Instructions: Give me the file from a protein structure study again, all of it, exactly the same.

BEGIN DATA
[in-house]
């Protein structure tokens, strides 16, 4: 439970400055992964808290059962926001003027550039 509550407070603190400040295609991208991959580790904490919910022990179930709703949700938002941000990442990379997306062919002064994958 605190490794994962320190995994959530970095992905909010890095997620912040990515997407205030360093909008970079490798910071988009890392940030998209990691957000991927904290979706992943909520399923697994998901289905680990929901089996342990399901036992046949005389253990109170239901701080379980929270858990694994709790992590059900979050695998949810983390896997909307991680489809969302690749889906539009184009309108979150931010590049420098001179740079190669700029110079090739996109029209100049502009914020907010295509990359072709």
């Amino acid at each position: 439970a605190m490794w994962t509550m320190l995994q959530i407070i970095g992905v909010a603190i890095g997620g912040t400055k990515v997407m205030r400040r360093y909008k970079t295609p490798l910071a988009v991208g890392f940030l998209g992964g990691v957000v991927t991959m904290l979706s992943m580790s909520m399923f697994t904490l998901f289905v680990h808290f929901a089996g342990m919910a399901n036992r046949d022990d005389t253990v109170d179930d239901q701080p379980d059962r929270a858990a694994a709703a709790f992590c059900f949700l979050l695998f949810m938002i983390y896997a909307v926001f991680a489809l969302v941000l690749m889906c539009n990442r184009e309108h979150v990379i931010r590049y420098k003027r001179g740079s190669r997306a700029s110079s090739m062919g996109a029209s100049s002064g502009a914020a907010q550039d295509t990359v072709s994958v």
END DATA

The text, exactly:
[in-house]
């Protein structure tokens, strides 16, 4: 439970400055992964808290059962926001003027550039 509550407070603190400040295609991208991959580790904490919910022990179930709703949700938002941000990442990379997306062919002064994958 605190490794994962320190995994959530970095992905909010890095997620912040990515997407205030360093909008970079490798910071988009890392940030998209990691957000991927904290979706992943909520399923697994998901289905680990929901089996342990399901036992046949005389253990109170239901701080379980929270858990694994709790992590059900979050695998949810983390896997909307991680489809969302690749889906539009184009309108979150931010590049420098001179740079190669700029110079090739996109029209100049502009914020907010295509990359072709």
């Amino acid at each position: 439970a605190m490794w994962t509550m320190l995994q959530i407070i970095g992905v909010a603190i890095g997620g912040t400055k990515v997407m205030r400040r360093y909008k970079t295609p490798l910071a988009v991208g890392f940030l998209g992964g990691v957000v991927t991959m904290l979706s992943m580790s909520m399923f697994t904490l998901f289905v680990h808290f929901a089996g342990m919910a399901n036992r046949d022990d005389t253990v109170d179930d239901q701080p379980d059962r929270a858990a694994a709703a709790f992590c059900f949700l979050l695998f949810m938002i983390y896997a909307v926001f991680a489809l969302v941000l690749m889906c539009n990442r184009e309108h979150v990379i931010r590049y420098k003027r001179g740079s190669r997306a700029s110079s090739m062919g996109a029209s100049s002064g502009a914020a907010q550039d295509t990359v072709s994958v």